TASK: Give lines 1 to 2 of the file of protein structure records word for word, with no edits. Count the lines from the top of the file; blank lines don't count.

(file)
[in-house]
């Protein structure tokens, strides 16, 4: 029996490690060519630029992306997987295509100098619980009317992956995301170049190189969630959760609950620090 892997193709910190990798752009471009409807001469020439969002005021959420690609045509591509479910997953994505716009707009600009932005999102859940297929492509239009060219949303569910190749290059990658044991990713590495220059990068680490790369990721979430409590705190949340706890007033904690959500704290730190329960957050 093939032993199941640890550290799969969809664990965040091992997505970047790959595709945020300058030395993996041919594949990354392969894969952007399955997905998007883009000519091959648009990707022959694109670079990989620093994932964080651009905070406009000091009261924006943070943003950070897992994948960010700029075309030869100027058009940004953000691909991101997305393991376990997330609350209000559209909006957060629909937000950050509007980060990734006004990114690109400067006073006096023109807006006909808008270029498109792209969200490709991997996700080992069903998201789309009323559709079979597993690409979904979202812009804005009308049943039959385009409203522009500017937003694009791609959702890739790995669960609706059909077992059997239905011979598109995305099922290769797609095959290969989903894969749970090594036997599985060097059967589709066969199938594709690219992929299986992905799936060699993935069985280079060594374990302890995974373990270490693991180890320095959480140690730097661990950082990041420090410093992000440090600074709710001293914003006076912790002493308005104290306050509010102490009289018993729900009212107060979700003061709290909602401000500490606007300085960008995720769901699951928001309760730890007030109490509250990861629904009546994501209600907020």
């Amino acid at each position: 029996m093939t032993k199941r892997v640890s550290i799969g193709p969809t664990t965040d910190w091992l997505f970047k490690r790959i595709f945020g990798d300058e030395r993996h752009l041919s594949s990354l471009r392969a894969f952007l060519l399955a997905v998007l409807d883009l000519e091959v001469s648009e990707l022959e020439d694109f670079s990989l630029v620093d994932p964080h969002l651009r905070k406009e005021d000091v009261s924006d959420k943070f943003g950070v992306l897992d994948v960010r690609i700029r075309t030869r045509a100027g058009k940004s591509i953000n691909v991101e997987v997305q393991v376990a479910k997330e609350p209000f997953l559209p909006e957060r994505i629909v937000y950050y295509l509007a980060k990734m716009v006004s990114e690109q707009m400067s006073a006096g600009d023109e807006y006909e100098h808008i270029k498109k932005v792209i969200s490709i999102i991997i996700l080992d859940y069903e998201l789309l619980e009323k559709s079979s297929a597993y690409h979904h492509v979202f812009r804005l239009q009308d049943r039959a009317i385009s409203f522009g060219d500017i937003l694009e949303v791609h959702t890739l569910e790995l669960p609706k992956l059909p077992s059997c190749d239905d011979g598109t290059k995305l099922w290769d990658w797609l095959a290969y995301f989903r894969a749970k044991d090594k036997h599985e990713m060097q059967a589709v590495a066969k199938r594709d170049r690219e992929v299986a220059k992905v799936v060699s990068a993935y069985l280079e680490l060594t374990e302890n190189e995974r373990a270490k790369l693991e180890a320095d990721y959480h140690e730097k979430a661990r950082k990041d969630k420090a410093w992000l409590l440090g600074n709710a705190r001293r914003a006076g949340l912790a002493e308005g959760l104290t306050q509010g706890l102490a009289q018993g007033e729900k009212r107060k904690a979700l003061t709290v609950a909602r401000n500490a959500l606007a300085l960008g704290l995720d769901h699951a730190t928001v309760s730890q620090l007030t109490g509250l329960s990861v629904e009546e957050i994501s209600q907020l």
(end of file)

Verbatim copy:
[in-house]
């Protein structure tokens, strides 16, 4: 029996490690060519630029992306997987295509100098619980009317992956995301170049190189969630959760609950620090 892997193709910190990798752009471009409807001469020439969002005021959420690609045509591509479910997953994505716009707009600009932005999102859940297929492509239009060219949303569910190749290059990658044991990713590495220059990068680490790369990721979430409590705190949340706890007033904690959500704290730190329960957050 093939032993199941640890550290799969969809664990965040091992997505970047790959595709945020300058030395993996041919594949990354392969894969952007399955997905998007883009000519091959648009990707022959694109670079990989620093994932964080651009905070406009000091009261924006943070943003950070897992994948960010700029075309030869100027058009940004953000691909991101997305393991376990997330609350209000559209909006957060629909937000950050509007980060990734006004990114690109400067006073006096023109807006006909808008270029498109792209969200490709991997996700080992069903998201789309009323559709079979597993690409979904979202812009804005009308049943039959385009409203522009500017937003694009791609959702890739790995669960609706059909077992059997239905011979598109995305099922290769797609095959290969989903894969749970090594036997599985060097059967589709066969199938594709690219992929299986992905799936060699993935069985280079060594374990302890995974373990270490693991180890320095959480140690730097661990950082990041420090410093992000440090600074709710001293914003006076912790002493308005104290306050509010102490009289018993729900009212107060979700003061709290909602401000500490606007300085960008995720769901699951928001309760730890007030109490509250990861629904009546994501209600907020």